New Book Pride: The Story of the LGBTQ Equality Movement Marks Milestones Past — See the Moving Photos
Matthew Todd's book captures the highs and lows of the LGBTQ movement including the Stonewall riots, San Francisco's annual Pride Parade and landmark court cases in the fight for equality
1991 March on Washington
The radical HIV/AIDS direct action group ACT UP began in New York in March 1987. They staged demonstrations across the country and the movement spread across the world. Here, protesters partake in a 1991 action march outside the White House, at which they chained themselves to the gates, and to each other, in protest against President Bush’s inaction during the crisis.
Princess Diana's Handshake
During a time of fear, homophobia and intense hysteria, people afflicted with HIV and AIDS were shunned and called “terrorists.” In April 1987, Princess Diana was the first global figure to publicly shake hands with a person with AIDS as she opened the London Middlesex Hospital’s HIV and AIDS wing. Her compassionate gesture challenged the widespread notion that HIV/AIDS could be passed through touch — and that people with the condition deserved kindness, not rejection.
Audre Lorde Schools on Injustice
In 1983, feminist, author and lesbian activist Audre Lorde led powerful lectures at the Atlantic Center for the Arts in Florida. A self-described "Black, lesbian, mother, warrior, poet,” her work boldly confronted and explored issues of racism, sexism, classism and homophobia.
"Gay is Good" with Craig Rodwell
In this 1969 photo, journalist and book shop owner Craig Rodwell poses with a slogan popularized by Mattachine activist Frank Kameny. Rodwell is widely considered to be one of the many unsung heroes of the early gay rights movement: in 1967 he founded the first bookstore devoted to gay and lesbian authors in the United States, the Oscar Wilde Memorial Bookshop in New York. He also proposed the first-ever Pride parade in 1969, after participating in the Stonewall Riots.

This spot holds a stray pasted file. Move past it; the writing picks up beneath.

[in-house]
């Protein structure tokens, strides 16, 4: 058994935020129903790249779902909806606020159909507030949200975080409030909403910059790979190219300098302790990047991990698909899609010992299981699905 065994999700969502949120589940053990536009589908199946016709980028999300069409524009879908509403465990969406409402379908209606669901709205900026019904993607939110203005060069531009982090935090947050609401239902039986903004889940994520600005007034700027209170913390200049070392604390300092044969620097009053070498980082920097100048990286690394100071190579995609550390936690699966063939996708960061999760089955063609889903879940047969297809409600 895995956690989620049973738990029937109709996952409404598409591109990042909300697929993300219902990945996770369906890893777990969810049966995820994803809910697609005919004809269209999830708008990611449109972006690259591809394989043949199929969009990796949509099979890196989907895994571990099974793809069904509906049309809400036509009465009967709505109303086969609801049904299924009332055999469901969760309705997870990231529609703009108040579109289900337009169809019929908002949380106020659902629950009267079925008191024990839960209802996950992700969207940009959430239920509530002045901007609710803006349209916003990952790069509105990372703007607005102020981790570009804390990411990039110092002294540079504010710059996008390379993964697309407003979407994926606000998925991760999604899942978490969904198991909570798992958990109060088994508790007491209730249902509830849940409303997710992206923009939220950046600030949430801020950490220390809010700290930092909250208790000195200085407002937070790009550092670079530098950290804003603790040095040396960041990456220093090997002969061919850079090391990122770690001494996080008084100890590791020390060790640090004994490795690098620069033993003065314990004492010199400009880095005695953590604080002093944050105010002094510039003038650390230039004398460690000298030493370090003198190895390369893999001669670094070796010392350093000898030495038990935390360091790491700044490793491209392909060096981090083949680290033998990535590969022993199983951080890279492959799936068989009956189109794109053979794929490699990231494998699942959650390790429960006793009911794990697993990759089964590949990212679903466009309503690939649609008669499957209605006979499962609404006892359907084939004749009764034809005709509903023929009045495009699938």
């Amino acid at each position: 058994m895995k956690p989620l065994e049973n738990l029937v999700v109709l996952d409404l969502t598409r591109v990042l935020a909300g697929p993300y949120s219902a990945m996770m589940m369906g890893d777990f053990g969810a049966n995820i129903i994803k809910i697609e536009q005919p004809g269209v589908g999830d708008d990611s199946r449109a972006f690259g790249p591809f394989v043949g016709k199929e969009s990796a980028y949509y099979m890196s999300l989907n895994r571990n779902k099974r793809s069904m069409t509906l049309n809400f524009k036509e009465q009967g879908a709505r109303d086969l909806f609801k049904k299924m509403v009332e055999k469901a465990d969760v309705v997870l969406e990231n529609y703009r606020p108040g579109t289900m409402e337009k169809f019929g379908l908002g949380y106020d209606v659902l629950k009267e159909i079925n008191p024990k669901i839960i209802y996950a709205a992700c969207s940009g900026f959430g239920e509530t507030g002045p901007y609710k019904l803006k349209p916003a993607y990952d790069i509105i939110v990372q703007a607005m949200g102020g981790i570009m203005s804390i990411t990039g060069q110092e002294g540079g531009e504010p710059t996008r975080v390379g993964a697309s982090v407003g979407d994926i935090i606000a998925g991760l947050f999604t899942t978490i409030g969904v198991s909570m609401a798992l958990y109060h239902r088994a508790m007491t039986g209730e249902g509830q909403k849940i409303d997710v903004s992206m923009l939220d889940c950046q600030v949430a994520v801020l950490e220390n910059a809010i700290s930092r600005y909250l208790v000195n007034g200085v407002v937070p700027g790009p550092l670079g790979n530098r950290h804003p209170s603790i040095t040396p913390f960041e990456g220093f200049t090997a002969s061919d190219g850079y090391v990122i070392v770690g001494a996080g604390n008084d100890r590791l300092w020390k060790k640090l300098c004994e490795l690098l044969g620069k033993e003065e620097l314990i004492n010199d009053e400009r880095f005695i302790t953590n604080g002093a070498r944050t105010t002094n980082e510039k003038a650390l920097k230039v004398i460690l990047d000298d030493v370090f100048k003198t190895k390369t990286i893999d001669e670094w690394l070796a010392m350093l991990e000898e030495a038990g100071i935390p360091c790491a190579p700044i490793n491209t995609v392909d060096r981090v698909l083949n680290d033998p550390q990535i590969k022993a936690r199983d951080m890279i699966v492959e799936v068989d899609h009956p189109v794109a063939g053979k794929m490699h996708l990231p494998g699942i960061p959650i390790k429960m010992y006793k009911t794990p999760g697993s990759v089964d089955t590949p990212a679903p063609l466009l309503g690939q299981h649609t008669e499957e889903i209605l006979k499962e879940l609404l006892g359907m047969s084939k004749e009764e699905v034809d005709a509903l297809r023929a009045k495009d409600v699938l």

A Crowd Gathers at The Stonewall Inn
The Stonewall Inn in New York was popular with a diverse crowd that included middle-class gay men but also marginalized figures such as people of color, the gender nonconforming, lesbians and street kids. The 1969 Stonewall riots in response to a police raid of the venue marked a critical point in the fight of LGBTQ equality in the United States. Many accounts suggested that those with less to lose fought hardest. This image is reportedly from the second night of rioting, the evening of June 28 and the early hours of June 29.
Cyndi Lauper Rocks the Gay Games
Singer Cyndi Lauper has been one of showbusiness’s biggest allies, starting her own True Colors foundation for homeless LGBTQ kids and writing the musical Kinky Boots. Here, she is pictured during the Closing Ceremony of the 2006 Gay Games VII in Chicago.
The Gay Liberation Front Marches On
This 1969 photo shows the Gay Liberation Front, the first LGBT activist organization organized after the Stonewall riots, marching on Times Square in New York.
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